LA JOLLA, CALIF. – Twelve years ago, an international task force of the European Alliance of Associations for Rheumatology (EULAR) released recommendations regarding nomenclature in calcium pyrophosphate deposition disease (CPPD), aiming to standardize the way the condition is described. “Pseudogout” was out, and “acute CPP crystal arthritis” was in, and a confusing array of multi-named phenotypes gained specific labels.
Since 2011, the nomenclature guidelines have been cited hundreds of times, but a new report finds that the medical literature mostly hasn’t followed the recommendations. The findings were released at the annual research symposium of the Gout, Hyperuricemia, and Crystal Associated Disease Network (G-CAN), which is taking another stab at overhauling CPPD nomenclature.
“The objective is to uniform and standardize the labels of the disease, the disease elements, and the clinical states,” rheumatologist Charlotte Jauffret, MD, of the Catholic University of Lille (France), said in a presentation. CPPD is a widely underdiagnosed disease that’s worth the same efforts to standardize nomenclature as occurred in gout, she said.
As Dr. Jauffret explained, CPPD has a diversity of phenotypes in asymptomatic, acute, and chronic forms that pose challenges to diagnosis. “The same terms are used to depict different concepts, and some disease elements are depicted through different names,” she said.
Among other suggestions, the 2011 EULAR recommendations suggested that rheumatologists use the terms chronic CPP crystal inflammatory arthritis instead of “pseudo-rheumatoid arthritis,” osteoarthritis with CPPD, instead of “pseudo-osteoarthritis,” and severe joint degeneration instead of “pseudo-neuropathic joint disease.”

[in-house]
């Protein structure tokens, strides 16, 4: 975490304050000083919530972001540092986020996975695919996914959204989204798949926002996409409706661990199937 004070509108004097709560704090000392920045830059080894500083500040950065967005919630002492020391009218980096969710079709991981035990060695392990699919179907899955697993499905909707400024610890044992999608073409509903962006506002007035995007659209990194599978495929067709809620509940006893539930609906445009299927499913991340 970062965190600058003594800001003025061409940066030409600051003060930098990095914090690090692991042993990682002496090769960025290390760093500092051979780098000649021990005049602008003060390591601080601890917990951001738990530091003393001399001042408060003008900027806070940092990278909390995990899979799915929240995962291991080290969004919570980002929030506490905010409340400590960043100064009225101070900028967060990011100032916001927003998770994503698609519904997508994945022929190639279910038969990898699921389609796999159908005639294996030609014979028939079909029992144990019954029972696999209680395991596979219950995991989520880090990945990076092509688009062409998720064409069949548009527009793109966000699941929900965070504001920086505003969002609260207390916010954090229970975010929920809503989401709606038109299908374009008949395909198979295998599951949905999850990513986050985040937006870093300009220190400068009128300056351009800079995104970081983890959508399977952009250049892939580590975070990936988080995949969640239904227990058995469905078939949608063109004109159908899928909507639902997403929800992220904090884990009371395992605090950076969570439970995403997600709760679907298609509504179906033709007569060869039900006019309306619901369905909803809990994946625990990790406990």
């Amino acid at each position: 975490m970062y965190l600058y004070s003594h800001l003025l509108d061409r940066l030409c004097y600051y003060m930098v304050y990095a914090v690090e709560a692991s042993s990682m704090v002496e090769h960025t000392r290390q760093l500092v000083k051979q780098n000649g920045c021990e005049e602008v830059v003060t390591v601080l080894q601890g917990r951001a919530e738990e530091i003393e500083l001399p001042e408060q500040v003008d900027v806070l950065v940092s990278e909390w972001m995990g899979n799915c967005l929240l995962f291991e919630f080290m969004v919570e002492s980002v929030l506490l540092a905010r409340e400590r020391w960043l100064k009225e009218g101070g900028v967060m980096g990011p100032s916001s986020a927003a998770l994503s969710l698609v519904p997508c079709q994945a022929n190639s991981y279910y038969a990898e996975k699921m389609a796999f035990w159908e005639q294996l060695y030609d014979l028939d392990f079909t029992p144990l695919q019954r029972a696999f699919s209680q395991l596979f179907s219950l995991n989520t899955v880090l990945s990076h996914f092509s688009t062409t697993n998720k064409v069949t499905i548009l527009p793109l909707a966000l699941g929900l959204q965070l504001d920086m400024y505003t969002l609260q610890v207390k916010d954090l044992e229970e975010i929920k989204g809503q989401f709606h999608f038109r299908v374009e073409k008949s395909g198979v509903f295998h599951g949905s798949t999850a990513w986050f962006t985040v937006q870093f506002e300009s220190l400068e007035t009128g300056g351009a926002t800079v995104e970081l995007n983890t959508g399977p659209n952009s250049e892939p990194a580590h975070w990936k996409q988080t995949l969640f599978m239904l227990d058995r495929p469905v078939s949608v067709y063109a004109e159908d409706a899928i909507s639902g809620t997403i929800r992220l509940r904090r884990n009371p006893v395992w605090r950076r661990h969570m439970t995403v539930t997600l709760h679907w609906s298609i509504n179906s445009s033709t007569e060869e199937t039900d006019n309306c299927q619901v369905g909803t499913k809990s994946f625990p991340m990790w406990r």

Later reports noted that terms such as CPPD and chondrocalcinosis are still wrongly used interchangeably and called for an international consensus on nomenclature, Dr. Jauffret said.
For the new report, Dr. Jauffret and colleagues examined 985 articles from 2000-2022. The guidelines were often not followed even after the release of the recommendations.
For example, 49% of relevant papers used the label “pseudogout” before 2011, and 43% did afterward. A total of 34% of relevant papers described CPPD as chondrocalcinosis prior to 2011, and 22% did afterward.
G-CAN’s next steps are to reach consensus on terminology through online and in-person meetings in 2024, Dr. Jauffret said.
Use of correct gout nomenclature labels improved
In a related presentation, rheumatologist Ellen Prendergast, MBChB, of Dunedin Hospital in New Zealand, reported the results of a newly published review of gout studies before and after G-CAN released consensus recommendations for gout nomenclature in 2019. “There has been improvement in the agreed labels in some areas, but there remains quite significant variability,” she said.
The review examined American College of Rheumatology and EULAR annual meeting abstracts: 596 from 2016-2017 and 392 from 2020-2021. Dr. Prendergast said researchers focused on abstracts instead of published studies in order to gain the most up-to-date understanding of nomenclature.
“Use of the agreed labels ‘urate’ and ‘gout flare’ increased between the two periods. There were 219 of 383 (57.2%) abstracts with the agreed label ‘urate’ in 2016-2017, compared with 164 of 232 (70.7%) in 2020-2021 (P = .001),” the researchers reported. “There were 60 of 175 (34.3%) abstracts with the agreed label ‘gout flare’ in 2016-2017, compared with 57 of 109 (52.3%) in 2020-2021 (P = .003).”
And the use of the term “chronic gout,” which the guidelines recommend against, fell from 29 of 596 (4.9%) abstracts in 2016-2017 to 8 of 392 (2.0%) abstracts in 2020-2021 (P = .02).
One author of the gout nomenclature study reports various consulting fees, speaker fees, or grants outside the submitted work. The other authors of the two studies report no disclosures.
This article originally appeared on MDedge.com, part of the Medscape Professional Network.
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Publish date : 2023-11-14 11:31:19
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